Seattle products make a pizza that’s hard to top

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I’ve been attending a lecture series on animals by Seattle Arts and Lectures. During one of the lectures, the speaker discussed the farming industry and mentioned that the rate at which humans consume meat simply isn’t sustainable as the population continues to grow. He mentioned finding alternate products, such as items made by Field Roast, a Seattle-based company that makes meat-like products out of grains and vegetables as a protein alternative. On my next trip to the store, I spotted some Field Roast sausage on the shelf, so I picked it up to try it. I’ve never liked regular sausage—mostly because of the texture—but this appeared to be a little different. I broke one of the links up and added it to a scramble the next day. It was really good.

I still had a link left when I got a craving for pizza last night. I didn’t want to wait too long for pizza dough to rise properly, so I opened up my Smitten Kitchen cookbook to the recipe for Rushed Pizza Dough and got to work.

As the dough was rising, I looked through my fridge for more toppings and found some locally made goat cheese and some Beecher’s Smoked Flagship cheese. I thought they’d help tone down the spiciness of the sausage a bit. I also had some fresh pesto and dill on hand to round out the flavors. It was definitely the best pizza I’ve made in recent memory, and a combination I plan on recreating.

Rushed Pizza Dough
1/2 cup warm water
1 1/4 teaspoons active dry yeast
1 1/2 cups all-purpose flour
1 teaspoon table salt
Olive oil, for coating bowl

Preheat oven to warm (200-225 degrees F) for 5 minutes; then turn it off.

Pour 1/2 cup warm water into a large mixing bowl, sprinkle the yeast over the water, and let it stand for 5 minutes. Add the flour, then salt, and mix with a wooden spoon until a rough, craggy mass forms. Turn dough and any loose bits out onto lightly floured counter, and knead for 5 minutes or until a smooth, elastic dough forms.

Coat inside of mixing bowl with olive oil, place dough back in bowl, then cover with plastic wrap. Place in previously warmed oven, and let it sit for 30 minutes, or until doubled. Remove dough from oven and preheat oven to 425 degrees.

Using your hands, shape the dough into a circle on a baking sheet lined with parchment paper.

Toppings
4 tablespoons pesto
1 Field Roast Mexican Chipotle Sausage
3 ounces goat cheese
3 ounces Beecher’s Smoked Flagship cheese
1 sprig of fresh dill, torn into small pieces

Spread the pesto around the shaped dough, leaving about a half inch of space between the sauce and the edges. Break apart the sausage and sprinkle onto the pizza. Do the same with the goat cheese. Grate the goat cheese over the top, and sprinkle the dill on. Bake for 10 minutes, or until crust is lightly browned. Cut and serve.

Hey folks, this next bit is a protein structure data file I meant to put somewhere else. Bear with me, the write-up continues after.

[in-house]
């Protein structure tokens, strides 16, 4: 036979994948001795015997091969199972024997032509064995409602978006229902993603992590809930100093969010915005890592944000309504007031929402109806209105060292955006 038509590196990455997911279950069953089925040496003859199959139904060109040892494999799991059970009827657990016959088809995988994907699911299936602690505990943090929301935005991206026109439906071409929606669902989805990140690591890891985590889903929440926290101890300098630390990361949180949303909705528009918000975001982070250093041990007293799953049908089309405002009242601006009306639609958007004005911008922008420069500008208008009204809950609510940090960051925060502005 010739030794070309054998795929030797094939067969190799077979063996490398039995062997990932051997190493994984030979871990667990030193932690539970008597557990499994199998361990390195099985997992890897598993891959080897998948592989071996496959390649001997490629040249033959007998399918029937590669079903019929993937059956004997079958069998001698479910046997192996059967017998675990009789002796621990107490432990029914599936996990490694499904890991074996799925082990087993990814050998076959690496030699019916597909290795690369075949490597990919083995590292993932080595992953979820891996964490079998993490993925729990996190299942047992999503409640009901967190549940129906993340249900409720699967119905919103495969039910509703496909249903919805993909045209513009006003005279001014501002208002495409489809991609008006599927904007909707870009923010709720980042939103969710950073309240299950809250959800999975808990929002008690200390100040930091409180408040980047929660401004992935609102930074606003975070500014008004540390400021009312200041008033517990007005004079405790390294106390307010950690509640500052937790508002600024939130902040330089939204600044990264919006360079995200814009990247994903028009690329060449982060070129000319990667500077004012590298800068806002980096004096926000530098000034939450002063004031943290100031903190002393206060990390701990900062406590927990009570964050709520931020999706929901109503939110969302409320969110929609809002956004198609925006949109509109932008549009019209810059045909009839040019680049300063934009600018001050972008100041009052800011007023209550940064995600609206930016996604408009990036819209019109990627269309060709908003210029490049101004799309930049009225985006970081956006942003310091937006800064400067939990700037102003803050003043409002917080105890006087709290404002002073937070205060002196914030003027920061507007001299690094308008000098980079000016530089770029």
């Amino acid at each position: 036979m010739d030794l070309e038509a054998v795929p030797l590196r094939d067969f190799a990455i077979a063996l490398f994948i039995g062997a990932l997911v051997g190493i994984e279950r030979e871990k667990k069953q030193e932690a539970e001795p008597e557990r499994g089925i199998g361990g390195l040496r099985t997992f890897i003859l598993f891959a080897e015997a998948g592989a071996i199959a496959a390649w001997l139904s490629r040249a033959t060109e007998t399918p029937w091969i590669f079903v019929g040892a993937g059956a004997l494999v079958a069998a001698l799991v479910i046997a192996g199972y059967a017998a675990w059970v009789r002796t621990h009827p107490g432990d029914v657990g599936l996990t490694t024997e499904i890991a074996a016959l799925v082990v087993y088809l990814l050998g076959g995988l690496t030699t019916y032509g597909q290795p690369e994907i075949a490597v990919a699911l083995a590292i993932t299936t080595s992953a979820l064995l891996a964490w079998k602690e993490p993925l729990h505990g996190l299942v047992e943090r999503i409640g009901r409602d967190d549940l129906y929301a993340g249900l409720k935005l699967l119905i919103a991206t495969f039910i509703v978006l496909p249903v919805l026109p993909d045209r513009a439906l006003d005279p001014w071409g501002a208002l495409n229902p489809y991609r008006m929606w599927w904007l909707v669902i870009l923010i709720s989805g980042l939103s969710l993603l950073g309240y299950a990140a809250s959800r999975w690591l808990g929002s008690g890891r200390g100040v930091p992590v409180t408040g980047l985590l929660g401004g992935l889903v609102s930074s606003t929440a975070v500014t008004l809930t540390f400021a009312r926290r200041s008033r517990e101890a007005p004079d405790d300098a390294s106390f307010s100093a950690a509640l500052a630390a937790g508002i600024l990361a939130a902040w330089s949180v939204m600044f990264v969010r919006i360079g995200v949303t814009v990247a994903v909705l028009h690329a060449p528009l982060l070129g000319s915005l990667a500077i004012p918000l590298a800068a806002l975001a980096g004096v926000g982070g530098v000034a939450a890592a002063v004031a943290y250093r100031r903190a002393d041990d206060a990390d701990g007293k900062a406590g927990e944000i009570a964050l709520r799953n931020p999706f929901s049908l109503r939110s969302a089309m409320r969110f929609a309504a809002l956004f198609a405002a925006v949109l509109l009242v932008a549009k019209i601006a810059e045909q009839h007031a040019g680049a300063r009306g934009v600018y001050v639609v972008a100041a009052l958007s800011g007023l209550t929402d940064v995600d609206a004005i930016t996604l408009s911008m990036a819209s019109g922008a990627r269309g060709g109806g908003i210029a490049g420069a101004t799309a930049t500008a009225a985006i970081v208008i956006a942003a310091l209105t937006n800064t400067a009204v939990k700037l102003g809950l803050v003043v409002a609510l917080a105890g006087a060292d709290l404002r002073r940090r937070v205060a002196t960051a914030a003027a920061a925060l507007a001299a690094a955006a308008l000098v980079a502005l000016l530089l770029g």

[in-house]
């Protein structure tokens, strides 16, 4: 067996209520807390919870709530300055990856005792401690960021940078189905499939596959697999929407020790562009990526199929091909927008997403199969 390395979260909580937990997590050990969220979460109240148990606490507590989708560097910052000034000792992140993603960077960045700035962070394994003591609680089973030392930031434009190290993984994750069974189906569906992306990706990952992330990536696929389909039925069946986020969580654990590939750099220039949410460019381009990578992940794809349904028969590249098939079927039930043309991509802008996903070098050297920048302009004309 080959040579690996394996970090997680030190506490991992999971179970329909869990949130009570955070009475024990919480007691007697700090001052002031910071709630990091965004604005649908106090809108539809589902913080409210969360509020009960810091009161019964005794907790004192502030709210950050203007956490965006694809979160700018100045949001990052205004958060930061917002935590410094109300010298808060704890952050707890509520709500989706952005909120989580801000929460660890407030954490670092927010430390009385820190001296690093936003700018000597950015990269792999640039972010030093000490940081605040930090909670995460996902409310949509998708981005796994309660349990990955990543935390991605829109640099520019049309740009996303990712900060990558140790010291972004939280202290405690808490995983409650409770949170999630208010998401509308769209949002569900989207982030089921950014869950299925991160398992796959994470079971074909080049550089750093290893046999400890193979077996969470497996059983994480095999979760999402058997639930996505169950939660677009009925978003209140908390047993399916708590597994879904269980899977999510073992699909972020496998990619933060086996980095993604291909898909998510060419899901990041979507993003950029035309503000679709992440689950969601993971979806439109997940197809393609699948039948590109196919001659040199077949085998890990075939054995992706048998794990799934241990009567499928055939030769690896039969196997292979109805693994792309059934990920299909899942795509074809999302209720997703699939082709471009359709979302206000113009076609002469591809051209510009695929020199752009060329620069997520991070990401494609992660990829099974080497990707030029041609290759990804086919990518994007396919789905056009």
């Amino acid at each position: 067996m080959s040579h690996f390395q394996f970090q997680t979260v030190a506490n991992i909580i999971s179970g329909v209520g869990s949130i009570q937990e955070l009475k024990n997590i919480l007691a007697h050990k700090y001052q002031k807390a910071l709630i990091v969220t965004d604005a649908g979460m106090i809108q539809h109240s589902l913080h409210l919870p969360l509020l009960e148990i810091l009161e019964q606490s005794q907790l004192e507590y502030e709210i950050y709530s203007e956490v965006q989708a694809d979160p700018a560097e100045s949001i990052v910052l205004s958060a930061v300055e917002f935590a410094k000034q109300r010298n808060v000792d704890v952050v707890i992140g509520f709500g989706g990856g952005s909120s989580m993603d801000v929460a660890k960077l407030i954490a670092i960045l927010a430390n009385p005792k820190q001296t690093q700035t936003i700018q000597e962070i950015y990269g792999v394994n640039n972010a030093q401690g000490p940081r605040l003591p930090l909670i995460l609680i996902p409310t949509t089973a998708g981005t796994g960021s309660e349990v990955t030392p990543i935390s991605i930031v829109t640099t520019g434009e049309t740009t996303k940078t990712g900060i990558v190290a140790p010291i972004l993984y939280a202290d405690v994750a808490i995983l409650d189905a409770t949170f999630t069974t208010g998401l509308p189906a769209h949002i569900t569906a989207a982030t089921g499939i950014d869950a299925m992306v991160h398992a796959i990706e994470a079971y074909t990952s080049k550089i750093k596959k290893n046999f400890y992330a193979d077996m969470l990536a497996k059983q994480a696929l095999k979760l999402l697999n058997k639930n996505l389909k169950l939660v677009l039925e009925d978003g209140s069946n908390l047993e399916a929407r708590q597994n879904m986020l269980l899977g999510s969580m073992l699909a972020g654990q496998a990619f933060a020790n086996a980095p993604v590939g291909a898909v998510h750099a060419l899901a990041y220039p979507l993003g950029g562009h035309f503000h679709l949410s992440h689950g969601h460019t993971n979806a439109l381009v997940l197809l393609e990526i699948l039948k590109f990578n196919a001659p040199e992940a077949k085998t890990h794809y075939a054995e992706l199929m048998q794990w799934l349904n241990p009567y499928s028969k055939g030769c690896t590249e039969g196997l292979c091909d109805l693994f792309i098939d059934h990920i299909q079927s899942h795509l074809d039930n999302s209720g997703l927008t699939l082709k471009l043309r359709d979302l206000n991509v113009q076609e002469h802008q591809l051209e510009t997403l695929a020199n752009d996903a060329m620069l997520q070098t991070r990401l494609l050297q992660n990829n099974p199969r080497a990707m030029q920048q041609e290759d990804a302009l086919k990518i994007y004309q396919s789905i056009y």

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Beautiful black rice salad is all about texture

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I was originally going to post a soup recipe as my first entry of 2014, but something better came along. I tried a new recipe Wednesday and am still enjoying the leftovers.

I don’t often stray from more typical grains such as white or brown rice and cous cous, but when a friend moved away last year, she left behind a bag of black rice which I knew I needed to figure out how to use.

That bag of rice sat in my cupboard for about six months, up until this month’s edition of Bon Appétit arrived. In this month’s issue, some of the magazine’s staff provided recipes for dishes they cook at home. Among them was this recipe for Black and Wild Rice Salad with Roasted Squash. The accompanying photo was stunning and it included butternut squash, which I love, but most importantly it used black rice.

I wasn’t sure how much I would like this, but I really enjoyed it. The sweetness of the squash and the tartness of the red wine vinegar added delicious layers of flavor. It was even better the next day and, while it can be eaten cold, I prefer it hot.

I omitted the pomegranate seeds in the recipe because the seeds drive me crazy, though I imagine the flavor of the arils would have complemented the rest of the flavors in the dish. I also substituted sliced almonds for the pistachios, since I didn’t have pistachios; and I used curly parsley and carrot greens instead of the microgreens. The curly parsley was a bit harsh, but the carrot greens worked well.

One of my favorite things about it was the texture. The sticky rice and soft squash are balanced by crunchy nuts and rough greens. This must be the amuse-gueule, or “amusement for the mouth,” that celebrity chef Robert Irvine talked about when I interviewed him last year.

It’s not often that you find such an abundance of color, texture and flavor in one meal, but you definitely do in this rice salad. Try it. You won’t be disappointed.

Ingredients
1 1/2 cups black rice
1/2 cup wild rice
Kosher salt
1/2 medium butternut squash, peeled, seeds removed, cut into pieces
1/2 cup olive oil, divided
Freshly ground black pepper
1/4 cup red wine vinegar
2 teaspoons honey
2 scallions, thinly sliced
1 cup pomegranate seeds
1 cup microgreens or sprouts
1/2 cup roasted pistachios, chopped

Preheat oven to 450 degrees F. Cook black rice and wild rice in a large pot of boiling salted water until tender, 35-40 minutes; drain and rinse, shaking off as much water as possible. Spread out on a rimmed baking sheet and let cool.

Meanwhile, toss squash with 1/4 cup oil on another baking sheet; season with salt and pepper. Roast, tossing once, until golden brown and tender, 20-25 minutes; let cool.

Whisk vinegar, honey, and remaining 1/4 cup oil in a large bowl. Add black rice and wild rice, squash, scallions, pomegranate seeds, microgreens, and pistachios; season with salt and pepper and toss to combine.